Australia’s marine jurisdiction is one of the world’s largest, but it is also one of the least explored. Marine research is vital for climate prediction, ecosystem management, marine safety and harm abatement for offshore industries.
In 2005, the Australian Government committed $50 million through the National Collaborative Research Infrastructure Strategy (NCRIS) to establish an Integrated Marine Observing System (IMOS). In a true paradigm shift in Australian marine research, IMOS has created an enhanced, nationally integrated capacity to collect marine data, draw it together and make it accessible to researchers and other users.
IMOS is coordinated by the University of Tasmania, supported by CSIRO Marine and Atmospheric Research. It involves a large number of universities, research agencies and government agencies around Australia. International organisations, such as the USA’s Scripps Institute of Oceanography, are also taking part.
NCRIS funds support the provision of the wide range of instrumentation needed to observe Australia’s marine estate effectively. Support is also provided for the eMarine Information Infrastructure to store, analyse, retrieve and share data once it has been collected.
In May 2009 the Australian government committed a further $52 million through the Super Science Initiative to enhance and extend IMOS.
"The first phase of IMOS, as a foundation for a sustained long-term ocean observing system has been regarded internationally as a leading component of the Global Ocean Observing System (www.ioc-goos.org)."
Dr Keith Alverson is the Chief of Ocean Observations and Services at IOC/UNESCO, and the Director of the GOOS Project Office.
"As a new process for developing research infrastructure in Australia NCRIS has placed a heavy demand on researchers to get their act together, literally, and work together towards common goals. Ultimately, this collaboration will provide greater benefit to Australia than working on interesting but individualistic research projects."
Professor Gary Meyers is the former Director of the Integrated Marine Observing System.
The Integrated Marine Observing System (IMOS) is a distributed set of equipment, data, and information services covering the oceans around Australia. Collectively they will contribute to meeting the needs of marine research and other uses in Australia based on data in both open oceans and coastal oceans.
The elements of IMOS are widely-distributed, coordinated and managed by the IMOS Office at the University of Tasmania (UTAS). The infrastructure is being operated by a range of institutions under agreements with the IMOS Office.
The CSIRO operates five IMOS elements: Argo Australia, which deploys autonomous floats to collect subsurface marine data; the Ships of Opportunity Project (SOOP), which enables instruments for underway data collection (CSIRO jointly operates SOOP with UTAS and the Bureau of Meteorology); Southern Ocean Time Series Observations, which enables long-term time-series marine observations; the Australian National Mooring Network, which deploys and operates a network of fixed moorings around Australia, and; Satellite Remote Sensing, which produces standard ocean remote-sensing datasets, archives and provides access to these datasets, and upgrades existing satellite ground- stations in Hobart and Townsville.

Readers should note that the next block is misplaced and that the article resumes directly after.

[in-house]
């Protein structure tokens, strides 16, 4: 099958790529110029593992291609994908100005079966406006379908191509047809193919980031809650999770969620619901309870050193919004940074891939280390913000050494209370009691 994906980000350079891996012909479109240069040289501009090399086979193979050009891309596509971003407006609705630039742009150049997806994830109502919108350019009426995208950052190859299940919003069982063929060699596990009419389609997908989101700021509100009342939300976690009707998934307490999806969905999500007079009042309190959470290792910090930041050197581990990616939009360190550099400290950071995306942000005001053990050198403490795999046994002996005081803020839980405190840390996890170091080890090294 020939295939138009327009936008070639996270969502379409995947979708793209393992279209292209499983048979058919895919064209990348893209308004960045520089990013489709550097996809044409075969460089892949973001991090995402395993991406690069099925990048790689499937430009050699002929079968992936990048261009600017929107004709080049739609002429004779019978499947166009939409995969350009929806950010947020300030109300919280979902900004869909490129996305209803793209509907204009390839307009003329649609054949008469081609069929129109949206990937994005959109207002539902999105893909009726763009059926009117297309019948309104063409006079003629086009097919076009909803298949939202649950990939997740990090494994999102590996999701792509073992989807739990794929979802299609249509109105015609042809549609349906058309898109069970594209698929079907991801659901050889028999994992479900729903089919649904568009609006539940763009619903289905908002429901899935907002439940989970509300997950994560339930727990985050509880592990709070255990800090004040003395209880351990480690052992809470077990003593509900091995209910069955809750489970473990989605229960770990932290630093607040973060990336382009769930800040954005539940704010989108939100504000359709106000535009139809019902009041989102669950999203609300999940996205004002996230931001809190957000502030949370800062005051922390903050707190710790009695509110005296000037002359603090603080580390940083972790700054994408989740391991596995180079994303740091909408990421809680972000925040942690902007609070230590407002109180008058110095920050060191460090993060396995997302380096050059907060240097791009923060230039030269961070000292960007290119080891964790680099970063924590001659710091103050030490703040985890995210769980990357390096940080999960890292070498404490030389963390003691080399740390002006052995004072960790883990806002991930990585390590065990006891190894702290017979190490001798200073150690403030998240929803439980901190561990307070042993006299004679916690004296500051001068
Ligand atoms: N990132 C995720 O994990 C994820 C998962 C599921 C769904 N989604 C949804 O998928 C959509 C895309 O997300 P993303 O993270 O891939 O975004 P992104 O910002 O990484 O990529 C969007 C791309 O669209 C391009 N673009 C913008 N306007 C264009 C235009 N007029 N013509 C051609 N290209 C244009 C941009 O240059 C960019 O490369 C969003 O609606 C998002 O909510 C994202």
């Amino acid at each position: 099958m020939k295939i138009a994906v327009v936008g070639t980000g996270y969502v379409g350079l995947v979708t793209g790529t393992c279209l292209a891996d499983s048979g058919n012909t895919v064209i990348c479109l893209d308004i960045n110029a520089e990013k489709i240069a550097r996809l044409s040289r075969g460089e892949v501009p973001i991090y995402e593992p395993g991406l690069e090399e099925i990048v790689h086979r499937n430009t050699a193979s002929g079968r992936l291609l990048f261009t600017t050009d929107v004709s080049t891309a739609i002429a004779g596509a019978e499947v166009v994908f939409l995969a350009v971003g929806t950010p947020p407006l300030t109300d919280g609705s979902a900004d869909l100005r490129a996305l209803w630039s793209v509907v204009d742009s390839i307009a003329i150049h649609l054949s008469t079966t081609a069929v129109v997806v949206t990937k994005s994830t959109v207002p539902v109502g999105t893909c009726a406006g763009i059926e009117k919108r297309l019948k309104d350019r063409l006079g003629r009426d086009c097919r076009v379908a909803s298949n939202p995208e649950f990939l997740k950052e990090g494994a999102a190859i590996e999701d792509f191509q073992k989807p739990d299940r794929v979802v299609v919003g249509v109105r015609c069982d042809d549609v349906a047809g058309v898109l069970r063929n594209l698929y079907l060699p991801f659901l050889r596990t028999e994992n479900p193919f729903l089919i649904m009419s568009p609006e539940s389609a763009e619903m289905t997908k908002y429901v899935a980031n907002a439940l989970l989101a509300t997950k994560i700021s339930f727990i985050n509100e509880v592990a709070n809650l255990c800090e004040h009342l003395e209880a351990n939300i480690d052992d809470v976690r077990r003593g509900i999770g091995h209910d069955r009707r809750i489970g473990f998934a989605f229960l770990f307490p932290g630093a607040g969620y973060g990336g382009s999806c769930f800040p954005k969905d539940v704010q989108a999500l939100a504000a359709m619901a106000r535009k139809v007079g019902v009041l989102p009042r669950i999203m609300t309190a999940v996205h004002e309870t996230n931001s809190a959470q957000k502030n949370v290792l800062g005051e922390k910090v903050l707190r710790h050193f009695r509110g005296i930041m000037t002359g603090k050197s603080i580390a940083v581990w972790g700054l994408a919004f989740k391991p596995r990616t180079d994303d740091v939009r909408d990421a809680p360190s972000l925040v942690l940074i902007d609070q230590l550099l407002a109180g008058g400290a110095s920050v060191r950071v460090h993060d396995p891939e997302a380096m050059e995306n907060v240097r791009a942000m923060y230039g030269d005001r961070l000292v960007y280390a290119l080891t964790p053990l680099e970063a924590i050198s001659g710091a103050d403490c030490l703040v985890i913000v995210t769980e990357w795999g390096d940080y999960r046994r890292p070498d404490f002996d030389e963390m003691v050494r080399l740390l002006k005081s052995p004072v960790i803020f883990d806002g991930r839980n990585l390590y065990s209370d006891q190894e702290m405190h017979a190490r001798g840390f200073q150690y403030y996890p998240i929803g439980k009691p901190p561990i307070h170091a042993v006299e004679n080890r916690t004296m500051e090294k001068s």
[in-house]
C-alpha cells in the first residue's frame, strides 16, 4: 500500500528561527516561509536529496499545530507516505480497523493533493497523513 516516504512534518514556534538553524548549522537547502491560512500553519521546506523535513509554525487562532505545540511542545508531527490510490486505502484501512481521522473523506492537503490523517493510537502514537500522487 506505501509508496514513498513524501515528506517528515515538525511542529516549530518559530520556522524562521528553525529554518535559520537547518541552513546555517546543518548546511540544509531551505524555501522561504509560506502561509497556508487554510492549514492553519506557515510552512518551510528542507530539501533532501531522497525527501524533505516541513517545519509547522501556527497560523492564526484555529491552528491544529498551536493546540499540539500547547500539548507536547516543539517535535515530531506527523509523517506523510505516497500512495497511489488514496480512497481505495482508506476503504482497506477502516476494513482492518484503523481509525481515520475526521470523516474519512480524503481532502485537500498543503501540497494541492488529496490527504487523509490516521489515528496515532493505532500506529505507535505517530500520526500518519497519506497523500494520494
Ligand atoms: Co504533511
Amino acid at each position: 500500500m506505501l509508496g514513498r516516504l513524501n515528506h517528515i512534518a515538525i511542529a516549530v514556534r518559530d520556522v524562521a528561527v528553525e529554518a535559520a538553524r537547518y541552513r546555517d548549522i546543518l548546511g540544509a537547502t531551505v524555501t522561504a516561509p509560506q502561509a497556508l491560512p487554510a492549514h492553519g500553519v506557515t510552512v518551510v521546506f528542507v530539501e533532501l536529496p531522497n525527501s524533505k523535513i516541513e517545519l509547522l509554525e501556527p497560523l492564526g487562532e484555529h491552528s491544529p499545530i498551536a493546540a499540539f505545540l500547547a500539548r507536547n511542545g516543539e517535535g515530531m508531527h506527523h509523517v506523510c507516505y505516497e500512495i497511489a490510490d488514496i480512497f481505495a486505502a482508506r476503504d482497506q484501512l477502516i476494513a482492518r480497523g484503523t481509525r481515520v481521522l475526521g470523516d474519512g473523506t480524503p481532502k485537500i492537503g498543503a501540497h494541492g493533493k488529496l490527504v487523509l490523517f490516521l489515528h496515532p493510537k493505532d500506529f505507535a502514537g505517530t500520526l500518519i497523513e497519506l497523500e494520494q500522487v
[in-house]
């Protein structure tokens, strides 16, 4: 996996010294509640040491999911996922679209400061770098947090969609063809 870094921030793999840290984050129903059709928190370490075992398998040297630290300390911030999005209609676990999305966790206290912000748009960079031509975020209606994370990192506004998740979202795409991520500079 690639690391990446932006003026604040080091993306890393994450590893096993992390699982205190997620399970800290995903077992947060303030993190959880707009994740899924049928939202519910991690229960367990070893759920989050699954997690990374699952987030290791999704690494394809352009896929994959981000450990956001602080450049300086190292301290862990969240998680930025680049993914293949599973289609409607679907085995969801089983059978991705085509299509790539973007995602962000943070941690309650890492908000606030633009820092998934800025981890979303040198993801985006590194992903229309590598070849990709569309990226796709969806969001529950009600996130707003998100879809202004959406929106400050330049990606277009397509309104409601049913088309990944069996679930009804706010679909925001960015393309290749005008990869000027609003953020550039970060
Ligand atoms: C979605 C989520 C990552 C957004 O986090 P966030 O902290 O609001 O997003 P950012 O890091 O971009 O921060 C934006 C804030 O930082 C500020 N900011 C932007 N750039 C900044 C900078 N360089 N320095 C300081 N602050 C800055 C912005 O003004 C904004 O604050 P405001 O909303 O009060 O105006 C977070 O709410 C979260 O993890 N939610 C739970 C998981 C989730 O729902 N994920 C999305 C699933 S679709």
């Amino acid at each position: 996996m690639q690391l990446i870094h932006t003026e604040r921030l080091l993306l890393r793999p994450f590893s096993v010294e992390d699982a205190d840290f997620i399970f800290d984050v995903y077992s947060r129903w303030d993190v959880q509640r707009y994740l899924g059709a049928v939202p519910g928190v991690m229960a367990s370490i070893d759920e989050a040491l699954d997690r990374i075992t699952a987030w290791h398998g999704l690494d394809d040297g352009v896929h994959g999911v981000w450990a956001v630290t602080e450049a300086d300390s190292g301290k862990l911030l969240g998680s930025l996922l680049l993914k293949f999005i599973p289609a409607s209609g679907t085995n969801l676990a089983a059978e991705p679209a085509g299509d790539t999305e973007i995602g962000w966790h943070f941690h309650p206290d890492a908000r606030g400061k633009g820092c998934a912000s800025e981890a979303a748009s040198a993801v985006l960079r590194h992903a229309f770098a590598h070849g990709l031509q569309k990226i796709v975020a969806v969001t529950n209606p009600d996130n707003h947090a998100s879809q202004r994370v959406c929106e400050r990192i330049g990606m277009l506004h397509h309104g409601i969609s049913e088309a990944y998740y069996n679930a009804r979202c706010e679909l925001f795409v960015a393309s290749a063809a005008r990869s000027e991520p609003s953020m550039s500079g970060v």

The University of Western Australia is operating the Australian National Facility for Ocean Gliders, which deploys and navigates ocean gliders for subsurface marine observations.
The Sydney Institute of Marine Science (SIMS) is operating two IMOS elements: the Autonomous Underwater Vehicle Facility, which enhances and deploys autonomous underwater vehicles for marine observations, and; the Australian Acoustic Tagging and Monitoring System, to track large fauna in coastal and continental shelf ecosystems.
The Australian Institute of Marine Science (AIMS) operates the Facility for Automated Intelligent Monitoring of Marine Systems, which deploys advanced sensor networks to collect real-time data at the spatial and temporal scales required to understand complex marine processes, particularly those involving the interface between pelagic and benthic environments.
The James Cook University operates the Australian Coastal Ocean Radar Network, which deploys and operates radar systems to observe coastal currents and waves.
The University of Tasmania operates the eMarine Information Infrastructure (eMII) facility, which provides a single integrative framework for data and information management, that allows discovery and access of the data by scientists, managers and the public in real time. Through the IMOS Ocean Portal launched in June 2009, eMII provides the fundamental linking component to all other investments in IMOS. After data is collected, eMII: stores, analyses, retrieves and shares it, together with related information; provides the tools to enable researchers to access and use it, and so supports Australia’s marine science researchers and other marine data users.
For further information, please see the home page of the Integrated Marine Observing System at http://www.imos.org.au/
For enquiries about the Integrated Marine Observing System, please contact:
Mr Tim Moltmann
Integrated Marine Observing System
University of Tasmania
Private Bag 110
HOBART TAS 7001
Tel: +61 3 6226 2767
For matters related to management of the NCRIS program, please contact the NCRIS Team by email or by telephone on 02 6213 6025.